THE STABILIZATION AND CONTROL SYSTEM FOR THE ORBITING ASTRONOMICAL OBSERVATORY

R. E. Papsco

Peer Reviewed

Abstract: The Orbiting Astronomical Observtory, or OAO, is being developed for the Goddard Space Flight Center of the National Aeronautics and Space Administration by Grumman Aircraft Engineering Coporation (see Fig. 1). The OAO is a precisely stablized, 3,600 pound satellite capable of containing a variety of experiments. The spacecraft is an octagonally-shaped aluminum structure with a hollow central tubular area which is used to house the experiment containier. The OAO is 118 inches long and 80 inches across the flats. The first OAO will be launched from the Atlantic Missle Range in 1965. An Atlas Agena vehicle will be used to boost the satellite to a 500 mile circular orbit. The first OAO to be launched will contain two scientific experiments. The Smithsonian Astrophusical Observatory experiment, called Project Celescope, is to map the sky in the ultraviolet portion of the spectrum and is to include stars and large nebulae of the 8th magnitude and brighter. The second experiment under development by the University of Wisconsin, is intended to determine the stellar energy distribution in the spectral region from 3000 to 8000 A. Scientific experiments in the untraviolet portion of the spectrum are being developed for subsequent spacecraft.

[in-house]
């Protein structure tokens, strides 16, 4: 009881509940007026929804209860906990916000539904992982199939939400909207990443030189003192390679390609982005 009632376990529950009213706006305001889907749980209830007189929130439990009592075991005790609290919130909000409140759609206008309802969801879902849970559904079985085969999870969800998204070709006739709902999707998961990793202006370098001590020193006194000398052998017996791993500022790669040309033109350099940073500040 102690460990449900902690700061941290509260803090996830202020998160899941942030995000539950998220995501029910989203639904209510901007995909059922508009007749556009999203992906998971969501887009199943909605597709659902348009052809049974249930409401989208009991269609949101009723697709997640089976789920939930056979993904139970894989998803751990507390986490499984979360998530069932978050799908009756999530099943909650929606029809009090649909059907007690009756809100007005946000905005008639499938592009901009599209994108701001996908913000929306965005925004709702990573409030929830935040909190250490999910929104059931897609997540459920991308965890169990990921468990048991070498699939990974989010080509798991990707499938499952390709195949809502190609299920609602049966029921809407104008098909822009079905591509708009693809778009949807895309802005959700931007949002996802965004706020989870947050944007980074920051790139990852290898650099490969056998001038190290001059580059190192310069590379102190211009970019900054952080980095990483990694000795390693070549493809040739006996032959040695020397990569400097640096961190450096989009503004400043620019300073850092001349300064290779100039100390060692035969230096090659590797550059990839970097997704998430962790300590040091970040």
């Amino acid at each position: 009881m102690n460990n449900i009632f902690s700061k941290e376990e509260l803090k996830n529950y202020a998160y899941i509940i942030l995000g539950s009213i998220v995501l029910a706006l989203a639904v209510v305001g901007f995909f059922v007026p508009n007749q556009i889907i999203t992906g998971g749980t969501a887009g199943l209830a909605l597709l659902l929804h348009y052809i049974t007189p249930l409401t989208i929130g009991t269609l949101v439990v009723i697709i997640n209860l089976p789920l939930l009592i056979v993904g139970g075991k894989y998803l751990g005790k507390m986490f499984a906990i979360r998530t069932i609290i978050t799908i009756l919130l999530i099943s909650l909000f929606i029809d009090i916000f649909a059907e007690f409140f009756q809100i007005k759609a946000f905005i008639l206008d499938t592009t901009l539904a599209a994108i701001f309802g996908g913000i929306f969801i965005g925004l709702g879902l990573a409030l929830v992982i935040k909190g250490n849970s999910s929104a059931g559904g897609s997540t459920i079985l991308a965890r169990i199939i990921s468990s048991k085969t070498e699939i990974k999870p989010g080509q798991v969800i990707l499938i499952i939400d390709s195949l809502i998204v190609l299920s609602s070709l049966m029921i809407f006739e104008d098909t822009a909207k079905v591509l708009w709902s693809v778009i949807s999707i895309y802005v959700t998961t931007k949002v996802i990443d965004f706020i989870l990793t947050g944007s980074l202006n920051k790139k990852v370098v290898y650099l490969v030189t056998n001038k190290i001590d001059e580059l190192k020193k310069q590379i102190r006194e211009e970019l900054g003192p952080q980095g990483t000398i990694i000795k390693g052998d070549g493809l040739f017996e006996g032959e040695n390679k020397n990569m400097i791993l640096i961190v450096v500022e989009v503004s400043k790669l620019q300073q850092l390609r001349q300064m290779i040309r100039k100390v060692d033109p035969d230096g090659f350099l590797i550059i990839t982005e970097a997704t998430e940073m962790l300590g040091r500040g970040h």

Published in: NAVIGATION, Journal of the Institute of Navigation, Volume 11, Number 1
Pages: 3 - 14
Cite this article: Papsco, R. E., "THE STABILIZATION AND CONTROL SYSTEM FOR THE ORBITING ASTRONOMICAL OBSERVATORY", NAVIGATION, Journal of The Institute of Navigation, Vol. 11, No. 1, Spring 1964, pp. 3-14.
Full Paper: ION Members/Non-Members: 1 Download Credit
Sign In